Report urges better oversight of Canada Life, compensation for clients

Canada Life took over administration of the federal public service health-care plan on July 1, 2023. (Peter Jones/Reuters - image credit)
Canada Life took over administration of the federal public service health-care plan on July 1, 2023. (Peter Jones/Reuters - image credit)

The federal committee investigating the changeover of the public service health-care plan to Canada Life wants the government to fully compensate public employees for "unjustified delays or denials of claims," and to improve oversight.

After Canada Life took over administration of the federal health-care plan on July 1, 2023, members began to speak out about their negative experiences.

It's the largest health insurance plan in the country, serving more than 1.7 million federal public servants, retirees and their dependents.

Beauport–Limoilou MP Julie Vignola of the Bloc Québécois brought forward the motion to study the changeover last September. The committee on government operations and estimates began its review in December.

Its recommendations, published Monday, focus on Canada Life's ability to execute the plan, and how the government was monitoring it.

The committee's recommendations indicated Canada Life needed to improve communication with plan members, make plans for members who do not have internet access, and be able to communicate in French as well as in English.

One problem the committee highlighted was that Canada Life said on its dashboard its claim processing time was between one and five days. The report notes it actually had a backlog of 3,867 claims more than 16 days old, and 226 more than 30 days old.

The report also says the government needs to begin monitoring Canada Life's performance immediately, with no grace period, and provide regular updates on whether the company is adhering to its standards.

'Fully compensate' clients, report recommends

It adds the government should "fully compensate" employees who suffered financially due to "Canada Life's unjustified delays or denials of claims."

The report made nine recommendations in total. It noted that representatives of employees and retirees, and particularly people with disabilities, should be involved in future re-tendering processes.

Pamela M. White, former director of health data analysis for Statistics Canada, told the committee that in her opinion, "the contract did not require [Canada Life] to fully deliver the [plan] to 100 per cent of the 1.7 million members and dependents on July 1, 2023," the date of the changeover.

"It appears that there was no expectation of full delivery of the service until Jan. 1, 2024, when [government] monitoring would commence," she said.

The other recommendations focused on specific problems that plan members were experiencing, like coverage for physiotherapy, the need for prior authorization for drug claims, and the government's lack of communication with plan members about changes to coverage.

PSAC national executive vice-president Alex Silas said the report supports what the union has been saying in its policy grievance about Canada Life, and the delay times federal workers have been facing in accessing their claims.

"I think the report is favourable, but now the real work is going to be Treasury Board needing to implement these changes, and finally fixing Canada Life, and putting an end to the numerous problems that workers in the federal public service," he said.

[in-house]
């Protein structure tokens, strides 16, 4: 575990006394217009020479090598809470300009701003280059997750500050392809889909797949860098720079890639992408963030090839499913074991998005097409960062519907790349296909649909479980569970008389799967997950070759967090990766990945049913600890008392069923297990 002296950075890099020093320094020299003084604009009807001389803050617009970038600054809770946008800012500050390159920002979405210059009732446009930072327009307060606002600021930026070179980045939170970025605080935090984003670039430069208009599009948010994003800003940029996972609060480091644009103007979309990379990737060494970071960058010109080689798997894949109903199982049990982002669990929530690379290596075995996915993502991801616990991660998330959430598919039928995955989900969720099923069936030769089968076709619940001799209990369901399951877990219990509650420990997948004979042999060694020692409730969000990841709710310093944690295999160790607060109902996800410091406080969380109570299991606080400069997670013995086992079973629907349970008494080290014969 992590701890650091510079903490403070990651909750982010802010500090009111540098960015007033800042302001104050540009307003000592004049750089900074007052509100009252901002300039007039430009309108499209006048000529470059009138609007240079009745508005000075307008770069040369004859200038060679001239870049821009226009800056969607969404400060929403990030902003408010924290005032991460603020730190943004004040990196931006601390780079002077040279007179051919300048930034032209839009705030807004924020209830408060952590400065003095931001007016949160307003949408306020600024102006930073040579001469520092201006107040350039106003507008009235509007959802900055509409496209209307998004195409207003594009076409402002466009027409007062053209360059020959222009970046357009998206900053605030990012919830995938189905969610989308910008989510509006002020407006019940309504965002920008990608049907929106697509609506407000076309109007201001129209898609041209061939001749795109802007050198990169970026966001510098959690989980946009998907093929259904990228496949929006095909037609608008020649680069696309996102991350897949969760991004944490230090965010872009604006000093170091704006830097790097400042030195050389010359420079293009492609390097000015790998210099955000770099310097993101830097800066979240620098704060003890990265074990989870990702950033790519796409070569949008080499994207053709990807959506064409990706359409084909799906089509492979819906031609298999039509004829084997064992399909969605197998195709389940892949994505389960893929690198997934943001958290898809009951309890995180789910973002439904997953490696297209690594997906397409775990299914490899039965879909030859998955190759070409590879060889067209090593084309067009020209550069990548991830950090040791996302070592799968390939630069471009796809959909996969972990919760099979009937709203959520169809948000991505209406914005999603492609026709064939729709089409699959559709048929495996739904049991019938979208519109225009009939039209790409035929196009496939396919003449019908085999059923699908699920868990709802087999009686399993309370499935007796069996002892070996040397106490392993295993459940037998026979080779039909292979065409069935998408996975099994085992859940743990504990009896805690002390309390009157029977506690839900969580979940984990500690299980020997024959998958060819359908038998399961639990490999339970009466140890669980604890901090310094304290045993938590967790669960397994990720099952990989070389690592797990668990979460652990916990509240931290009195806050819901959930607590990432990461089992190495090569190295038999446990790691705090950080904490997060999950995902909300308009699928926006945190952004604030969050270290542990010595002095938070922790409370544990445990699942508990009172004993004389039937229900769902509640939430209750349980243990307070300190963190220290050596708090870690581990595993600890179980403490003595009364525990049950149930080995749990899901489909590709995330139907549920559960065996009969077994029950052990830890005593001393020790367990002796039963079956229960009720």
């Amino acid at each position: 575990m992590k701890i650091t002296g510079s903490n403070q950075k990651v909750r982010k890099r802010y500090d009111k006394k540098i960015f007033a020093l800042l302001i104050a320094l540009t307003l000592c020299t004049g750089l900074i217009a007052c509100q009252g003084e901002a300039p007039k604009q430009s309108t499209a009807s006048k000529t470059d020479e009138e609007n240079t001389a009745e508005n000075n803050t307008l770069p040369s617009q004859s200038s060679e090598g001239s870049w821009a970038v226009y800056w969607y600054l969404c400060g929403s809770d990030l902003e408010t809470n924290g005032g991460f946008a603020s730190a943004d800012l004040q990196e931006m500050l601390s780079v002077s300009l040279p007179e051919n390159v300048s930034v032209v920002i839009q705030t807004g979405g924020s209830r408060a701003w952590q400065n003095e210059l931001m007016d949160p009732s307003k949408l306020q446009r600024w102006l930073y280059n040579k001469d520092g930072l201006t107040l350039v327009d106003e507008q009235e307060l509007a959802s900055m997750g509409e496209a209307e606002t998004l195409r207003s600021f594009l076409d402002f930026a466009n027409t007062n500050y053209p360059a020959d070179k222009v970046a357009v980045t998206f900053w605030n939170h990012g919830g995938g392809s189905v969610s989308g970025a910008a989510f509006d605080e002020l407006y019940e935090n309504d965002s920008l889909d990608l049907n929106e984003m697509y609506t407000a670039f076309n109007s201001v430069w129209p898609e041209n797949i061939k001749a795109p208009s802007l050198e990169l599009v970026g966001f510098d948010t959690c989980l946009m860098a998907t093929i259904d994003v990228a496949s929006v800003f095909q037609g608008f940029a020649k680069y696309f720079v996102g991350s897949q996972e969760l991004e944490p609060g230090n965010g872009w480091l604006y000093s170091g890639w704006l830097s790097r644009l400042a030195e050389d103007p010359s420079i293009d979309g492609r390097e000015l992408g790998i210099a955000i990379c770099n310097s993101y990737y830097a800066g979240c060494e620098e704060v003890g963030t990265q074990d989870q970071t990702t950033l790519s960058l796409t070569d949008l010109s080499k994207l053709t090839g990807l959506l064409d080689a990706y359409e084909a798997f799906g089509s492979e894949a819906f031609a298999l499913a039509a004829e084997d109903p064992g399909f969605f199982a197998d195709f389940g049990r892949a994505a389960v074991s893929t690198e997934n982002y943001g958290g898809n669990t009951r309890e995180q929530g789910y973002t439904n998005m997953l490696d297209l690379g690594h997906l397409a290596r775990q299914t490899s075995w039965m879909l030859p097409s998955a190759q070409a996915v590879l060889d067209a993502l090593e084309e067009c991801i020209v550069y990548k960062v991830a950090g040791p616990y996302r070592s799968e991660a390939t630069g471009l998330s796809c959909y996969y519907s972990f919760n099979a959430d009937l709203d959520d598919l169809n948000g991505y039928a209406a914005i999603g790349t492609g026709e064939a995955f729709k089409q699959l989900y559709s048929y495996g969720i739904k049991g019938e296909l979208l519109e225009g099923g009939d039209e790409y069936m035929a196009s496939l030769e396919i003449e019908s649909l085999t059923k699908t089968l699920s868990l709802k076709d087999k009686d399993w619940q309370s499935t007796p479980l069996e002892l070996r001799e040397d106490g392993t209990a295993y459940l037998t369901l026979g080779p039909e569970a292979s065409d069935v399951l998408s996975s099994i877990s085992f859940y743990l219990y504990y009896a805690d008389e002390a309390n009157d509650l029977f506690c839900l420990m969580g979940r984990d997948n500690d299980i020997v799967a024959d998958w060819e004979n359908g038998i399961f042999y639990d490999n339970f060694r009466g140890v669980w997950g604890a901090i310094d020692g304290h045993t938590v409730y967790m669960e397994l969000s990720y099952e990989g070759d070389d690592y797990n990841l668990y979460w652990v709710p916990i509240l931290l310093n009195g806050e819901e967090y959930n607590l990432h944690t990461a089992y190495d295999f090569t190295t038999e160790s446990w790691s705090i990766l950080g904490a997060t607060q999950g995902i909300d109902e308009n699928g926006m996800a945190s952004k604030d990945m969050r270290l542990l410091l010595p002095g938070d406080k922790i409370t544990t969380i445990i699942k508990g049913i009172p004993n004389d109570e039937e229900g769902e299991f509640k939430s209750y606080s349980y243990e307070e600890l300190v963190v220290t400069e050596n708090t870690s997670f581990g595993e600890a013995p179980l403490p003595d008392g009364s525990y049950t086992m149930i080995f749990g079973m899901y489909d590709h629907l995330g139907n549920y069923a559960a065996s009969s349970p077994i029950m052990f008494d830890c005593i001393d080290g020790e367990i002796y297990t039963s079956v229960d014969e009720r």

The Treasury Board of Canada, which oversees federal government operations, said in a statement it's going to go over the recommendations and respond to the committee "in due course."

It said there have been improvements with these benefits since changes were made in November.

'Fighting back continually'

Former Health Canada employee Dominique Hansen-Vigier said Tuesday that being repaid for the money she's lost would be great, but other things have been lost that aren't so easy to recover: time and trust.

Hansen-Vigier, who was forced to retire in 2018 for medical reasons, said her injections to help with fibromyalgia were fully covered under Sun Life. Since the switch, she has had numerous issues getting the injections, and other medical expenses, covered by Canada Life.

"I have to fight back continually to get the money back," she said. "It's exhausting, the amount of emails that go back and forth, and having to speak to supervisors."

That's all time she can't get back, Hansen-Vigier said.

"Every time, I'm holding my breath," she said. "I don't understand. Don't they have a legal obligation to abide by the information they give us?"

Nathan Prier, president of the Canadian Association of Professional Employees (CAPE) said the union is especially glad to see that the report recommends compensating employees for their losses and the stress they endured.

"We've seen once again that this race to the bottom, in finding the cheapest provider, ends up costing the public a lot more when we have to pay out damages because basic employer responsibilities can't be met," he said.

Prier said CAPE is happy to see the government will be asked to explain why they changed what's covered on the same day they changed the administrator.

"This double change is right in the middle of a lot of the problems that were reported," he said. "We just can't see these kind of employer abuses continue without consequences, and we're glad that the committee seems to support that."

Prier said CAPE will work with MPs and members to ensure it's involved in future changes and to hold the government accountable.

Read the full report